14.2.8 InnoDB File-Format Management

14.2.8.1 Enabling File Formats
14.2.8.2 Verifying File Format Compatibility
14.2.8.3 Identifying the File Format in Use
14.2.8.4 Downgrading the File Format
14.2.8.5 Future InnoDB File Formats

As InnoDB evolves, new on-disk data structures are sometimes required to support new features. Features such as compressed tables (see Section 14.2.7, “InnoDB Compressed Tables”), and long variable-length columns stored off-page (see Section 14.2.9, “InnoDB Row Storage and Row Formats”) require data file formats that are not compatible with prior versions of InnoDB. These features both require use of the new Barracuda file format.

Note

All other new features are compatible with the original Antelope file format and do not require the Barracuda file format.

This section discusses enabling file formats for new InnoDB tables, verifying compatibility of different file formats between MySQL releases, identifying the file format in use, downgrading the file format, and file format names that may be used in the future.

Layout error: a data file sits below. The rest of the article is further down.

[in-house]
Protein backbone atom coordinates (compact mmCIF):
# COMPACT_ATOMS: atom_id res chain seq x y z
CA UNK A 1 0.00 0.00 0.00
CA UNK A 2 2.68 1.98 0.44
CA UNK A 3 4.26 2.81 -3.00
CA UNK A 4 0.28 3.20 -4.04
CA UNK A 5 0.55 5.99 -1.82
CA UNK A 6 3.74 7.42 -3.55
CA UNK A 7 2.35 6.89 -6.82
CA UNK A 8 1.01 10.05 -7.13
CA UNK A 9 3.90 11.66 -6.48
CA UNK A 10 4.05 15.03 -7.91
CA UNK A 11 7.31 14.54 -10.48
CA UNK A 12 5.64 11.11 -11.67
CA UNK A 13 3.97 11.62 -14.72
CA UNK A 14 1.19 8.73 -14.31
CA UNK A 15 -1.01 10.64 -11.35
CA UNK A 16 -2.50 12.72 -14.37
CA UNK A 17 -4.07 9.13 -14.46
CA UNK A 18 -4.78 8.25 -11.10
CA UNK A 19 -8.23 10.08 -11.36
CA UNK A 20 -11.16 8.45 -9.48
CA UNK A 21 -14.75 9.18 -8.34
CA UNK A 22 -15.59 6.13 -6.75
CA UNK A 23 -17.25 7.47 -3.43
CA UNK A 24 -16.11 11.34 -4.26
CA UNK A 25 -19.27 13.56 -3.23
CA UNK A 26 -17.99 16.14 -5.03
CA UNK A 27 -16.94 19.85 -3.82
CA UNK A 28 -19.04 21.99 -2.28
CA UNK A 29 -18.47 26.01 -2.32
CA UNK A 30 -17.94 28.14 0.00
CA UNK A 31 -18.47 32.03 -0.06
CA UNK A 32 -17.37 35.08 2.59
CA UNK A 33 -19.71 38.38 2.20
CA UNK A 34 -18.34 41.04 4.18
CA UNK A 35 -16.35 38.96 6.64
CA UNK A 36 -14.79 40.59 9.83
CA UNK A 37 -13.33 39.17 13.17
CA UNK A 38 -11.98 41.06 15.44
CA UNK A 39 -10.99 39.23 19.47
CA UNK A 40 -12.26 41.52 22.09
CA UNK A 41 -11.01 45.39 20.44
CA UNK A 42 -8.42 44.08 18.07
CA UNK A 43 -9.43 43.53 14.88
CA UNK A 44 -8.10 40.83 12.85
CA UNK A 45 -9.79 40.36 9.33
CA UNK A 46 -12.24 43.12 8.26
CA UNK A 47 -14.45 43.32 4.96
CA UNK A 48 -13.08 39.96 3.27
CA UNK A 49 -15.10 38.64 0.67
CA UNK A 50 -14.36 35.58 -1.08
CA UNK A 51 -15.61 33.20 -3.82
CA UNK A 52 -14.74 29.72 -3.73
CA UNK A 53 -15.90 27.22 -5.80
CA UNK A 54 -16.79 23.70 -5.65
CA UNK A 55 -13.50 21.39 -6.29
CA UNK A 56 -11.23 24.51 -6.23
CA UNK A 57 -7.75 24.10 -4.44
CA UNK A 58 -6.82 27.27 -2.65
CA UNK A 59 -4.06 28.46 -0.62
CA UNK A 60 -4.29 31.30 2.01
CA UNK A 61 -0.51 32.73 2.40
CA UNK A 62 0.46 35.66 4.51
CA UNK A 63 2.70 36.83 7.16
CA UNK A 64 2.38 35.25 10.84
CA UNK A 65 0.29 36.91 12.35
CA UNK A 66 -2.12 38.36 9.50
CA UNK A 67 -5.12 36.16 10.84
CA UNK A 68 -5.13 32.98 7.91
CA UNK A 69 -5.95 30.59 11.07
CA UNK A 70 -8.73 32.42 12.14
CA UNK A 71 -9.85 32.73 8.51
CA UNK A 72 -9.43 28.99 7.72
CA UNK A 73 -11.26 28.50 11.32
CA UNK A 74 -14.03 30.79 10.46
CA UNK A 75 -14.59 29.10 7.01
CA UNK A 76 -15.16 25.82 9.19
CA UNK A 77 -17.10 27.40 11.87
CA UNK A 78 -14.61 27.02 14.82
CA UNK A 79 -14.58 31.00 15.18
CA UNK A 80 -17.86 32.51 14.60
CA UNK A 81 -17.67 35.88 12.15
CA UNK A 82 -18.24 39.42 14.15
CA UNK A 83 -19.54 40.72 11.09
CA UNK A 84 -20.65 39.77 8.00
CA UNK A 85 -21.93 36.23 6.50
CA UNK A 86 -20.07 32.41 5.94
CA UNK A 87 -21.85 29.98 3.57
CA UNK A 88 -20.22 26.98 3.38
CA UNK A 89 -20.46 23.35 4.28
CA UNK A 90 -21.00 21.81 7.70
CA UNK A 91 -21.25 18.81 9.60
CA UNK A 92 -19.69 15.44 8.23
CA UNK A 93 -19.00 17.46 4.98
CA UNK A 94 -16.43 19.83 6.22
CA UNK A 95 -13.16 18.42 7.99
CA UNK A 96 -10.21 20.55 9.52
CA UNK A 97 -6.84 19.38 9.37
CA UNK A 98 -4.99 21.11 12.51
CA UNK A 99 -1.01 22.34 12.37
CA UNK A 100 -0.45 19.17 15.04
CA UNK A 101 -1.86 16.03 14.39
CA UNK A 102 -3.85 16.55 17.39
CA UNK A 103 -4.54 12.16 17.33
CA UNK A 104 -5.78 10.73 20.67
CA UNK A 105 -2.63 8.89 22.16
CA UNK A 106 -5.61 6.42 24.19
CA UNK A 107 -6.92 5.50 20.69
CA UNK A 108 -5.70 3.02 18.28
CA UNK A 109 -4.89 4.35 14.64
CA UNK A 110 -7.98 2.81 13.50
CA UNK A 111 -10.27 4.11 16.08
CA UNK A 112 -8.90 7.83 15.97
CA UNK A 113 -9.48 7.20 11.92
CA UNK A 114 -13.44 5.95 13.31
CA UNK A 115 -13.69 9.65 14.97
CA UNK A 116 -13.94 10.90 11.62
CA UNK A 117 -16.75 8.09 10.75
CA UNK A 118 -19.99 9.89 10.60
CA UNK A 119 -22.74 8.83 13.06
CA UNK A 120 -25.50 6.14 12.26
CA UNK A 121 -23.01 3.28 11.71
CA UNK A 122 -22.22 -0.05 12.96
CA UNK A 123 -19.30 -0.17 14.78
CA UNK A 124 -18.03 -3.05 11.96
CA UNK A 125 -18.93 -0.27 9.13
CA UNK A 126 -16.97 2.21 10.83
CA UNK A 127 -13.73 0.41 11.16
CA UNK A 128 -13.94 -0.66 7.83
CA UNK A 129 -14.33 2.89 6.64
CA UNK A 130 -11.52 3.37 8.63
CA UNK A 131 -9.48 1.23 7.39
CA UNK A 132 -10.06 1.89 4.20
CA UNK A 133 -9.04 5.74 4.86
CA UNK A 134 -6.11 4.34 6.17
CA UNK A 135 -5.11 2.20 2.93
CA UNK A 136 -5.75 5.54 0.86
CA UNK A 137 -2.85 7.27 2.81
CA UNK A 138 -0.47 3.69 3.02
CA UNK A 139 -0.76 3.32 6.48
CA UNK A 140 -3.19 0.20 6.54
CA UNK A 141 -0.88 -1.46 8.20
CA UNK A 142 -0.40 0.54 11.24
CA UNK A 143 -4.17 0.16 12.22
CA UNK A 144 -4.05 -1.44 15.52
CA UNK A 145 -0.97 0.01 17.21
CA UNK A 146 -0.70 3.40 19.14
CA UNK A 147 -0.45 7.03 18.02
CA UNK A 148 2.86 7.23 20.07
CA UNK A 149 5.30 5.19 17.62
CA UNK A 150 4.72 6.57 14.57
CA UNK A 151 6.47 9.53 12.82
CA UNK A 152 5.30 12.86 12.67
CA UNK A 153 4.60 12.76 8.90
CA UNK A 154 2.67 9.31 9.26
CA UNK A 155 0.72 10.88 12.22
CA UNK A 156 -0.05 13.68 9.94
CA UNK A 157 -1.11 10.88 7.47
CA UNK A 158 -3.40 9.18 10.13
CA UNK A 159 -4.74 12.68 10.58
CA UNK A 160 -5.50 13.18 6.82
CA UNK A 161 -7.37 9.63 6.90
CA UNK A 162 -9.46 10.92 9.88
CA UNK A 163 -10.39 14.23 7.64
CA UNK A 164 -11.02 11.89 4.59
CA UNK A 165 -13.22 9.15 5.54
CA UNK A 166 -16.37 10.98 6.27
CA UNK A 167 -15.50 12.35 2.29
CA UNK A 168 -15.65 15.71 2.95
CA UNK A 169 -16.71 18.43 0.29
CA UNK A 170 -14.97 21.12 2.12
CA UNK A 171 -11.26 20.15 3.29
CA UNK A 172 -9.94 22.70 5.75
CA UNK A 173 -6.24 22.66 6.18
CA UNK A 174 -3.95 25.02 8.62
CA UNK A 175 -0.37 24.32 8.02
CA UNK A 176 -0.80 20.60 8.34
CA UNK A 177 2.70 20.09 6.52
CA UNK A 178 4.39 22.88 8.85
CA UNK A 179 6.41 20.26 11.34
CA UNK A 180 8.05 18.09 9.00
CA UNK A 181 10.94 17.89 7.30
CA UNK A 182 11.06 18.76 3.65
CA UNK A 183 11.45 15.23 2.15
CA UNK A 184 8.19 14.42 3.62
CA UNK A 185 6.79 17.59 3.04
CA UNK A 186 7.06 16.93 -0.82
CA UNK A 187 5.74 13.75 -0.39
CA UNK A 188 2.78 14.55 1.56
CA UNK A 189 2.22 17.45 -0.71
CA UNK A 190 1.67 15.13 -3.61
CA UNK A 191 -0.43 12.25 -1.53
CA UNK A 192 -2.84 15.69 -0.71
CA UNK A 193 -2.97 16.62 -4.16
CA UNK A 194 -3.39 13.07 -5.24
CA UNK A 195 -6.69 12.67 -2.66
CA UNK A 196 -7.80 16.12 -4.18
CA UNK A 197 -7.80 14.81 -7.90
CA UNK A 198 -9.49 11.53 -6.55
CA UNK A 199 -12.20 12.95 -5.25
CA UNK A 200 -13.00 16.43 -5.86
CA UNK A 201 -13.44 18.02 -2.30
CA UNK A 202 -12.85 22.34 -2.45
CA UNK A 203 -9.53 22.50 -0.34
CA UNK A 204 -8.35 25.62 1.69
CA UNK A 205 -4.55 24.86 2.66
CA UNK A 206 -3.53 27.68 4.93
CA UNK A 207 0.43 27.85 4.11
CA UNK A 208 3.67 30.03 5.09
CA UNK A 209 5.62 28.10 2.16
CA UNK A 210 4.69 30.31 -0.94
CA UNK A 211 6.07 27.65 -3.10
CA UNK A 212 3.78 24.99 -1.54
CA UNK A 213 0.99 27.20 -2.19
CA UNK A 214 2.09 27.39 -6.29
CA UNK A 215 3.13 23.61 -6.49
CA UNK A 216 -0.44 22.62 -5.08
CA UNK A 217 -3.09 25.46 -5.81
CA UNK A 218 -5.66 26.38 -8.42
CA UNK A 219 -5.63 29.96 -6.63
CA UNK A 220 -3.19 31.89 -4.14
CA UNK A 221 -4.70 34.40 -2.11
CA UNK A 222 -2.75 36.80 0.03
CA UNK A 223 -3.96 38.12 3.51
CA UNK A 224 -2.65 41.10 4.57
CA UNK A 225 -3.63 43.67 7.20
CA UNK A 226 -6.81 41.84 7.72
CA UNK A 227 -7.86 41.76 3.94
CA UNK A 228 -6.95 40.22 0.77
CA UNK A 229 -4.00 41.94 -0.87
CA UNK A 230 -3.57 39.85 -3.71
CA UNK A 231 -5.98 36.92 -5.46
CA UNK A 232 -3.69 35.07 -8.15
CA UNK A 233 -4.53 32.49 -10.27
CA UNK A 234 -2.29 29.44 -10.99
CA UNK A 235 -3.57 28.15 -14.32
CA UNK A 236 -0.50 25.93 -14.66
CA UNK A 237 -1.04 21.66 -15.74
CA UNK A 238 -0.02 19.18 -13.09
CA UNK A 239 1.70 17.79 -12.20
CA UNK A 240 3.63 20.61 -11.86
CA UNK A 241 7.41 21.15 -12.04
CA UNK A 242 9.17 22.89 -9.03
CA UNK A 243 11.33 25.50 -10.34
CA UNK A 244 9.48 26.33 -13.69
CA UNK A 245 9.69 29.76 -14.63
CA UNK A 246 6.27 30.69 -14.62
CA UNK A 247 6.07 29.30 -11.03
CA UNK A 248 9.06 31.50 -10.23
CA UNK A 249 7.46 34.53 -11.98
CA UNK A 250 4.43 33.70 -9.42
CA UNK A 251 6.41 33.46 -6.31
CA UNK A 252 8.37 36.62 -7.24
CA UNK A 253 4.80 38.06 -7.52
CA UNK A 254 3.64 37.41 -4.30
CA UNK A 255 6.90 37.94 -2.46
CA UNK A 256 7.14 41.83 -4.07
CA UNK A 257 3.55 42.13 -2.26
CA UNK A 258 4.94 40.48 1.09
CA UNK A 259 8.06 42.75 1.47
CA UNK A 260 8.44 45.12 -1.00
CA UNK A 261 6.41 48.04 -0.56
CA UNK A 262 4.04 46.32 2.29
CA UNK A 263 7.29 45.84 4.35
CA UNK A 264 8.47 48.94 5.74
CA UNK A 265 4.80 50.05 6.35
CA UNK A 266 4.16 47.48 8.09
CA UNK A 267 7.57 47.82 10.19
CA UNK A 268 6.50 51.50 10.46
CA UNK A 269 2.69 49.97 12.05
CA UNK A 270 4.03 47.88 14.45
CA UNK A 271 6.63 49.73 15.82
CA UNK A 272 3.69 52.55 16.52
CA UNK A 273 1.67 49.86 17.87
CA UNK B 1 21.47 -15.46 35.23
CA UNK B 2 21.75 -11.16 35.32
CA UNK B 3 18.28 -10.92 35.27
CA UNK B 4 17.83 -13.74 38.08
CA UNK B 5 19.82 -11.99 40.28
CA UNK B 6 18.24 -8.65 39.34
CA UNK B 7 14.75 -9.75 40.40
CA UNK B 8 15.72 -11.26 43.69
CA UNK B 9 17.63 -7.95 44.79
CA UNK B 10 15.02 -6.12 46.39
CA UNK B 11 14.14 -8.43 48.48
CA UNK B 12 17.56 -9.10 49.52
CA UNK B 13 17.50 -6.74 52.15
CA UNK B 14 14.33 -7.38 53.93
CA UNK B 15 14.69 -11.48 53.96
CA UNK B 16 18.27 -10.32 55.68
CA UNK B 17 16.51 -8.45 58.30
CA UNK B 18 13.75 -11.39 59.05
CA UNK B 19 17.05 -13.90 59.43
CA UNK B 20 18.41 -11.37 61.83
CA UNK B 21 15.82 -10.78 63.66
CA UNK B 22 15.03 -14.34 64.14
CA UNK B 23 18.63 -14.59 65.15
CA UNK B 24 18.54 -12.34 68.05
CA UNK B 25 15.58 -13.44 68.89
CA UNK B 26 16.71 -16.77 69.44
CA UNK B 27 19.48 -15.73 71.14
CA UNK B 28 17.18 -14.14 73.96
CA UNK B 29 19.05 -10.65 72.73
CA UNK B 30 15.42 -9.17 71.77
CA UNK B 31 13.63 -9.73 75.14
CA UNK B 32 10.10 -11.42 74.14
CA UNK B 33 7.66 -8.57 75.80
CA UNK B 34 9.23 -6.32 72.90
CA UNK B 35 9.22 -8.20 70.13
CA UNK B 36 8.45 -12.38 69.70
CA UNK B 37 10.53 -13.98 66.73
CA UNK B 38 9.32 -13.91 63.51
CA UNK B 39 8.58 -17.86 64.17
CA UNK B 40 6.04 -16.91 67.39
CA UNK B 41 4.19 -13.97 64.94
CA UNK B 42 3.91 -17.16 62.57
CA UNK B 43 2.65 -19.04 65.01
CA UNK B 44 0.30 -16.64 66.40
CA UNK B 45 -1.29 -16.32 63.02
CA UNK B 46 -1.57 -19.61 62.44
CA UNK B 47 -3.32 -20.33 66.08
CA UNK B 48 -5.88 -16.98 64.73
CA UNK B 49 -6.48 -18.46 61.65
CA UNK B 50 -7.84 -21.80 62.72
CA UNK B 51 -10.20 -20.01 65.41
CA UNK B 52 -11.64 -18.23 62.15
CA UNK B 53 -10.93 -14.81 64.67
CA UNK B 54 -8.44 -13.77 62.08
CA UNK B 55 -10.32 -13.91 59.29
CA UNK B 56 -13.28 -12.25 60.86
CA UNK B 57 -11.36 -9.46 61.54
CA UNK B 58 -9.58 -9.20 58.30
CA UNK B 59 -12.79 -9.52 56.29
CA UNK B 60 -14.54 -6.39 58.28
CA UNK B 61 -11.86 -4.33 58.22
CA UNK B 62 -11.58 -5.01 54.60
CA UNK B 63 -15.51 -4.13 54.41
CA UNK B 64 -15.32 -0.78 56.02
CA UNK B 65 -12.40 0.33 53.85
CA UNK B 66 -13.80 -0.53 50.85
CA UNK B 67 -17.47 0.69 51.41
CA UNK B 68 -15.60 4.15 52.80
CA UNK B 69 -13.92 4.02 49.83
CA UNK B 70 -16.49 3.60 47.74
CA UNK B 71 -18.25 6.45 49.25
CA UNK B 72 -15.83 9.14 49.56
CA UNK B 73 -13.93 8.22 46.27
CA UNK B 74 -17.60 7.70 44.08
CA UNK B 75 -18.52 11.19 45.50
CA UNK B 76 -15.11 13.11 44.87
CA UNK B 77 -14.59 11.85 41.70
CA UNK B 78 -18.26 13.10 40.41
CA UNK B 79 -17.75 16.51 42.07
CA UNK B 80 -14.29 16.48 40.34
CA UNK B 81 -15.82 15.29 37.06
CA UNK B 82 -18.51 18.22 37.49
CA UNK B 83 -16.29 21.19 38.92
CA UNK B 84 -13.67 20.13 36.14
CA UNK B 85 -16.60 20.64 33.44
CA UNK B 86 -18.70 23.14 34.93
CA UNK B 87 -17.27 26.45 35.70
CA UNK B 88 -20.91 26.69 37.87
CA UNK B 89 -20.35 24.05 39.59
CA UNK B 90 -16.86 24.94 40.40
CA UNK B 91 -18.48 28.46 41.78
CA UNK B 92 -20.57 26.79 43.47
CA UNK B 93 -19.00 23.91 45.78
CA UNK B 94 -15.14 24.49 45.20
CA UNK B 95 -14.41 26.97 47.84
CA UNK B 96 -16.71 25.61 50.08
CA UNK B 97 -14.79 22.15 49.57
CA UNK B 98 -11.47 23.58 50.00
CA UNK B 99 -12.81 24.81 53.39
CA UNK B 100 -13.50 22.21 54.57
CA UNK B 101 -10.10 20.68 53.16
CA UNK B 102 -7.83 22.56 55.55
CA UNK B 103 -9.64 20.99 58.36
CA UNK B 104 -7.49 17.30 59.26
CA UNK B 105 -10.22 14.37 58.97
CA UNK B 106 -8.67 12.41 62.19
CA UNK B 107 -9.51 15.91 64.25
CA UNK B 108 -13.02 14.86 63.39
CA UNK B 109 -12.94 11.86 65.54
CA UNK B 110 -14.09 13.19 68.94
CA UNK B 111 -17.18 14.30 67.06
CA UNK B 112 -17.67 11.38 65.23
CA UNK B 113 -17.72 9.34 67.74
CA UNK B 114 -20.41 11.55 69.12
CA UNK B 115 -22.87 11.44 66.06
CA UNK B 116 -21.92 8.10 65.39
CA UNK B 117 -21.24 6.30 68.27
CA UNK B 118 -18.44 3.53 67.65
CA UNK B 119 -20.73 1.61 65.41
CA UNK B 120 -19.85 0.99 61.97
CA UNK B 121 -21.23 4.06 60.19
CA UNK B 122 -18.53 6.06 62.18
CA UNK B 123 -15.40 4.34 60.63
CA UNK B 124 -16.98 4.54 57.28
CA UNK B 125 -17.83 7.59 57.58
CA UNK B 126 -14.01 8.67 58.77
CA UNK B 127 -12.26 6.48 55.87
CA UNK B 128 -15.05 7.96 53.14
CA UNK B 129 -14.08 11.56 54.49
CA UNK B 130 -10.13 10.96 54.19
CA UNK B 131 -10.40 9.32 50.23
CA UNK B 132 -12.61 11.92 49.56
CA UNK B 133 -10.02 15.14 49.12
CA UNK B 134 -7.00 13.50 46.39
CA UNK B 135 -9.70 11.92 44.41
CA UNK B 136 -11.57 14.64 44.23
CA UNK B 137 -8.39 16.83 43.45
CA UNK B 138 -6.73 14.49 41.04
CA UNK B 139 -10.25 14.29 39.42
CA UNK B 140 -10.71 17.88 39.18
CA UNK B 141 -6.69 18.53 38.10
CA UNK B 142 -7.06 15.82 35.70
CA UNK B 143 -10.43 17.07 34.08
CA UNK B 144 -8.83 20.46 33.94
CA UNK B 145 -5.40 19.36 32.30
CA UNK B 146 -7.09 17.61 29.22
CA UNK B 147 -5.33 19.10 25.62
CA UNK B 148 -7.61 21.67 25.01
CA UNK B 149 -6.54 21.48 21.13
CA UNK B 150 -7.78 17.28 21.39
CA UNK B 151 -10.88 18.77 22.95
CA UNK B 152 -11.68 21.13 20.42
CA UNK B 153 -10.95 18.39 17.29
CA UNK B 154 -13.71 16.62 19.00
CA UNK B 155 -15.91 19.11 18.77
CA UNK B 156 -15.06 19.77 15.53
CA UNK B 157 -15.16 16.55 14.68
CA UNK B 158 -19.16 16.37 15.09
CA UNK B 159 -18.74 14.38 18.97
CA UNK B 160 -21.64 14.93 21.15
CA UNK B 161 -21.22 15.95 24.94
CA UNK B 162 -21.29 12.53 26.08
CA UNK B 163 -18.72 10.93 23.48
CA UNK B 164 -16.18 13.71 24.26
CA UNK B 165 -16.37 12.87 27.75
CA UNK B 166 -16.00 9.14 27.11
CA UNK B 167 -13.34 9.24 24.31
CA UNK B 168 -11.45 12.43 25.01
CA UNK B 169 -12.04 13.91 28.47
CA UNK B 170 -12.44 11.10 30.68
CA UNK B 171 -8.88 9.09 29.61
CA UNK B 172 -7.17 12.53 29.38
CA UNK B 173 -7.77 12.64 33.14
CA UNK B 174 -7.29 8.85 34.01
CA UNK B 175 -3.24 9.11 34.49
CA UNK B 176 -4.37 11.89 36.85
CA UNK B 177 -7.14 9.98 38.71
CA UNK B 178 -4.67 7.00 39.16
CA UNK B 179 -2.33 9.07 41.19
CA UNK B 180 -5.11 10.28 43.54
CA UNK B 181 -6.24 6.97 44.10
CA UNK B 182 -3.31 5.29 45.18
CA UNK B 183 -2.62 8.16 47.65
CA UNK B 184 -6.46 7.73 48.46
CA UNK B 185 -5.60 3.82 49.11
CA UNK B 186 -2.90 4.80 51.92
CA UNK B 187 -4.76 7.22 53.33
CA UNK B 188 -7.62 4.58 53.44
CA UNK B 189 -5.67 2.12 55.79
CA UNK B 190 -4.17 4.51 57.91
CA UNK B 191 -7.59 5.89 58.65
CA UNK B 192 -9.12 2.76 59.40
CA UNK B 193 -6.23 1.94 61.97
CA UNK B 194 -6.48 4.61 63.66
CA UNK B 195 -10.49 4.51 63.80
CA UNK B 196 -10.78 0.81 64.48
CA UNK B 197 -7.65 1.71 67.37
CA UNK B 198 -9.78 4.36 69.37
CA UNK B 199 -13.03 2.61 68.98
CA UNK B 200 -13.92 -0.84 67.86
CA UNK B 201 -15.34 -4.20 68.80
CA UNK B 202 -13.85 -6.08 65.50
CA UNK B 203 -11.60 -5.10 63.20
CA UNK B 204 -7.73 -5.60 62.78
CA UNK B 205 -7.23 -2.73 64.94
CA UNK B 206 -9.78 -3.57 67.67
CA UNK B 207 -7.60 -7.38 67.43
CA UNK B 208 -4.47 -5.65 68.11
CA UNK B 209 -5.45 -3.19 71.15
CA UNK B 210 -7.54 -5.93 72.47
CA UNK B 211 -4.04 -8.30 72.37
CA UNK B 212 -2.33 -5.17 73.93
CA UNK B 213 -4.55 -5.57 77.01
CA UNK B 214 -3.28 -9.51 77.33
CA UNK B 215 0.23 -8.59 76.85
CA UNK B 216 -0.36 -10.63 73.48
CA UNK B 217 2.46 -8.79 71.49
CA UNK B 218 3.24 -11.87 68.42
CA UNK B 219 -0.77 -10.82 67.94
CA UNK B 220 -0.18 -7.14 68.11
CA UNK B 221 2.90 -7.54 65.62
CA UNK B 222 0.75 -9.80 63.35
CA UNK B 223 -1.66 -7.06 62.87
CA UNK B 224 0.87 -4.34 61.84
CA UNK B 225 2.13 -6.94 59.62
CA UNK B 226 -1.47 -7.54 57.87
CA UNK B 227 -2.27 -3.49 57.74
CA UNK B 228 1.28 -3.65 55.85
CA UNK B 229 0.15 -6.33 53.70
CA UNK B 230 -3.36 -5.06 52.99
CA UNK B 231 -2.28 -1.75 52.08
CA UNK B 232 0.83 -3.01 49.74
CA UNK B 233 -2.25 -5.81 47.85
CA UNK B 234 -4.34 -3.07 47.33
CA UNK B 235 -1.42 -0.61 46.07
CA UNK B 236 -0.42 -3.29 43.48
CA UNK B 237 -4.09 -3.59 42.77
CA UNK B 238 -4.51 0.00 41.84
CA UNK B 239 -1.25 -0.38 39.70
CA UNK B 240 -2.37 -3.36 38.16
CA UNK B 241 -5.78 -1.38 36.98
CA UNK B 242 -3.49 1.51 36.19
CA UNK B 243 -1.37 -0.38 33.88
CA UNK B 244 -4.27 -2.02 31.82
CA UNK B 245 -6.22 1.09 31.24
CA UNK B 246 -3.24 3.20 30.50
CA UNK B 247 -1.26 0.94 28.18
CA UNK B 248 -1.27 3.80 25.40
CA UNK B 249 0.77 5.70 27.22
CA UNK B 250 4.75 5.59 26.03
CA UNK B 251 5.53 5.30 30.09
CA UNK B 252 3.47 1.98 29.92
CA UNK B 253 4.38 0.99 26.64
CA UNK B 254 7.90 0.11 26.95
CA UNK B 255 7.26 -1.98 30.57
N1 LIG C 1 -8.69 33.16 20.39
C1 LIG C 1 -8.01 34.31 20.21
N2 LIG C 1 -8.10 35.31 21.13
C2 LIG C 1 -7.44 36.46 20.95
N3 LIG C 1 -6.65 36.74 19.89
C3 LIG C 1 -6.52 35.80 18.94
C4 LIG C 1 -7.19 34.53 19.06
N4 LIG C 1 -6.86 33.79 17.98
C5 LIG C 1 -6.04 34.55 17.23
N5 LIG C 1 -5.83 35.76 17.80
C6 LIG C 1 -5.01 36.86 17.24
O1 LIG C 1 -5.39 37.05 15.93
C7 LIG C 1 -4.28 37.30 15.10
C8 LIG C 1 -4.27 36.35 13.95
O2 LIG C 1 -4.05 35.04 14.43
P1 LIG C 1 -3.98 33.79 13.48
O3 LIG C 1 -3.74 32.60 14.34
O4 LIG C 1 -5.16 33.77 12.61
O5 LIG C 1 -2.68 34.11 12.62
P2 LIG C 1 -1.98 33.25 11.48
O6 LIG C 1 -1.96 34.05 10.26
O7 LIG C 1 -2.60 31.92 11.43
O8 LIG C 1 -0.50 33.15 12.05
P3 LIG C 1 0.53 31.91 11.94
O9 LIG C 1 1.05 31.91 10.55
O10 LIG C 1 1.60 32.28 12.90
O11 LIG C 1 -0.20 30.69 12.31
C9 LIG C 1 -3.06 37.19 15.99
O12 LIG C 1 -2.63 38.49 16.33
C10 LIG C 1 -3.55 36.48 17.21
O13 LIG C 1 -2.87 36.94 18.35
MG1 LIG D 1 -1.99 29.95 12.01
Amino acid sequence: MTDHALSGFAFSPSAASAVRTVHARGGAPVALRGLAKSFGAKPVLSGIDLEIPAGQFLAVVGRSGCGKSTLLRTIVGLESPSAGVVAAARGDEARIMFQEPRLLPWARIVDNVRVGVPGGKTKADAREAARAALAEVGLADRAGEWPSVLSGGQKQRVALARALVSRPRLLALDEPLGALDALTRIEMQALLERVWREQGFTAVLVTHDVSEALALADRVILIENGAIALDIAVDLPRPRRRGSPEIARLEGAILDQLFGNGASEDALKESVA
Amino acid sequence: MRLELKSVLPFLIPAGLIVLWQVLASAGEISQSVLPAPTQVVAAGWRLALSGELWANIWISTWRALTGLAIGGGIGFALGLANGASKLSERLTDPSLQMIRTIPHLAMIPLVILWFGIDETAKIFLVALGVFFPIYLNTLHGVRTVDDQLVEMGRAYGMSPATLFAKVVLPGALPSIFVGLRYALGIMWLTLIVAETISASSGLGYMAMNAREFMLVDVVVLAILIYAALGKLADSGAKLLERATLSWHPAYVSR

Named File Formats.  InnoDB uses named file formats to help manage compatibility in upgrade and downgrade situations, or heterogeneous systems running different levels of MySQL. Currently, Antelope and Barracuda file formats are supported. Barracuda is the newest file format. It supports important InnoDB features such as compressed tables and the DYNAMIC row format for more efficient BLOB storage. The original InnoDB file format, which previously did not have a name, is now known as Antelope. Future versions of InnoDB may introduce a series of file formats, identified with the names of animals, in ascending alphabetic order.